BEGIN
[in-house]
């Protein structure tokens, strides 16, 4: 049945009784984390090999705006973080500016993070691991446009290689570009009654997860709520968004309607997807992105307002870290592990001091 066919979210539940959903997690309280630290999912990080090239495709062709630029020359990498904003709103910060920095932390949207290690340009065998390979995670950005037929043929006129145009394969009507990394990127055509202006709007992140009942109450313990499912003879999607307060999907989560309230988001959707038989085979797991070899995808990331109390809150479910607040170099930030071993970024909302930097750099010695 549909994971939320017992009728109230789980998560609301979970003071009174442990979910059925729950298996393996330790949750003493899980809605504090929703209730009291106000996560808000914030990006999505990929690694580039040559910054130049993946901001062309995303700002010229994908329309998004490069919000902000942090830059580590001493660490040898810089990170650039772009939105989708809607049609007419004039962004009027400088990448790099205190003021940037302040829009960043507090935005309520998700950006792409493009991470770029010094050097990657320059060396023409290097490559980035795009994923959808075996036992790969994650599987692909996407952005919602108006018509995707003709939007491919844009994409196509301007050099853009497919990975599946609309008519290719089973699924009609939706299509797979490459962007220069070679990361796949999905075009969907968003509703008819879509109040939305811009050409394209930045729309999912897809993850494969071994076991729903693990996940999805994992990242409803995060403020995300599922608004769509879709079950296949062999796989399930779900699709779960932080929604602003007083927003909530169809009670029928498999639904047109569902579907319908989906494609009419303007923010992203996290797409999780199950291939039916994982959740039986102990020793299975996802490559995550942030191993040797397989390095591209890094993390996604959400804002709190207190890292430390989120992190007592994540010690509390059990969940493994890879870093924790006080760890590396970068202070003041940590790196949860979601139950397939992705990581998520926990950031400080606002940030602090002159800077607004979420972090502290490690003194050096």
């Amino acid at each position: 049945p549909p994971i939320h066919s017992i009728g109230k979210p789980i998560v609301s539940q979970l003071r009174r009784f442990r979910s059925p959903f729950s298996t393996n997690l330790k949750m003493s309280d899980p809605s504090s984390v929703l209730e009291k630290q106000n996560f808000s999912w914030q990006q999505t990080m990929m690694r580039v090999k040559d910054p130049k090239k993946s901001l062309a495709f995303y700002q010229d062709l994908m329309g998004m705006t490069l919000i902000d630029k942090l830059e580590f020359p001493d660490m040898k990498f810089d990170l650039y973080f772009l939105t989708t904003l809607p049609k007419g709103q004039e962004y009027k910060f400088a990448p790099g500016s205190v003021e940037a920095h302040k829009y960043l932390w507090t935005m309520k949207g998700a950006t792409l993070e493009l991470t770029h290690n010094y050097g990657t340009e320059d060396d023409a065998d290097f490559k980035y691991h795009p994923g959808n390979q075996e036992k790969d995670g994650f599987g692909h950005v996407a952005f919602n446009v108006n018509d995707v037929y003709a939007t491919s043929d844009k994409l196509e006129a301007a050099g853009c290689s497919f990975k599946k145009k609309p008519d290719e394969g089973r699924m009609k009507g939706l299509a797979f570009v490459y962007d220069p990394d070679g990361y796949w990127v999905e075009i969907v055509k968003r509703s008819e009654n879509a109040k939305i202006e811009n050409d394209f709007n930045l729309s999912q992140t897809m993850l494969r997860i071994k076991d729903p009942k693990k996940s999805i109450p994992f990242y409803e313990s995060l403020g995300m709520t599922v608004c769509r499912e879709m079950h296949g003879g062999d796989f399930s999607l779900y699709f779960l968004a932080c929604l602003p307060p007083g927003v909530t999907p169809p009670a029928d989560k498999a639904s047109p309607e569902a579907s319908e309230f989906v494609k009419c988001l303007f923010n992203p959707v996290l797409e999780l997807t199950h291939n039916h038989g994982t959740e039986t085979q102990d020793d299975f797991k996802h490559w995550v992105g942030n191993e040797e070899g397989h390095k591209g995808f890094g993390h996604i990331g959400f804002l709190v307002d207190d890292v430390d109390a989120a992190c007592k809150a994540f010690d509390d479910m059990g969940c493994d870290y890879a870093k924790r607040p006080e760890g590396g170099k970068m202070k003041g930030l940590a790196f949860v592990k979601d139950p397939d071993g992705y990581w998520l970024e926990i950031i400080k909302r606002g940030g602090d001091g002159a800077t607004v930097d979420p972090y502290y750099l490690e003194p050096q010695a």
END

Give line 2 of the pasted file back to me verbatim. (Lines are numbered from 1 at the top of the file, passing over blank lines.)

């Protein structure tokens, strides 16, 4: 049945009784984390090999705006973080500016993070691991446009290689570009009654997860709520968004309607997807992105307002870290592990001091 066919979210539940959903997690309280630290999912990080090239495709062709630029020359990498904003709103910060920095932390949207290690340009065998390979995670950005037929043929006129145009394969009507990394990127055509202006709007992140009942109450313990499912003879999607307060999907989560309230988001959707038989085979797991070899995808990331109390809150479910607040170099930030071993970024909302930097750099010695 549909994971939320017992009728109230789980998560609301979970003071009174442990979910059925729950298996393996330790949750003493899980809605504090929703209730009291106000996560808000914030990006999505990929690694580039040559910054130049993946901001062309995303700002010229994908329309998004490069919000902000942090830059580590001493660490040898810089990170650039772009939105989708809607049609007419004039962004009027400088990448790099205190003021940037302040829009960043507090935005309520998700950006792409493009991470770029010094050097990657320059060396023409290097490559980035795009994923959808075996036992790969994650599987692909996407952005919602108006018509995707003709939007491919844009994409196509301007050099853009497919990975599946609309008519290719089973699924009609939706299509797979490459962007220069070679990361796949999905075009969907968003509703008819879509109040939305811009050409394209930045729309999912897809993850494969071994076991729903693990996940999805994992990242409803995060403020995300599922608004769509879709079950296949062999796989399930779900699709779960932080929604602003007083927003909530169809009670029928498999639904047109569902579907319908989906494609009419303007923010992203996290797409999780199950291939039916994982959740039986102990020793299975996802490559995550942030191993040797397989390095591209890094993390996604959400804002709190207190890292430390989120992190007592994540010690509390059990969940493994890879870093924790006080760890590396970068202070003041940590790196949860979601139950397939992705990581998520926990950031400080606002940030602090002159800077607004979420972090502290490690003194050096």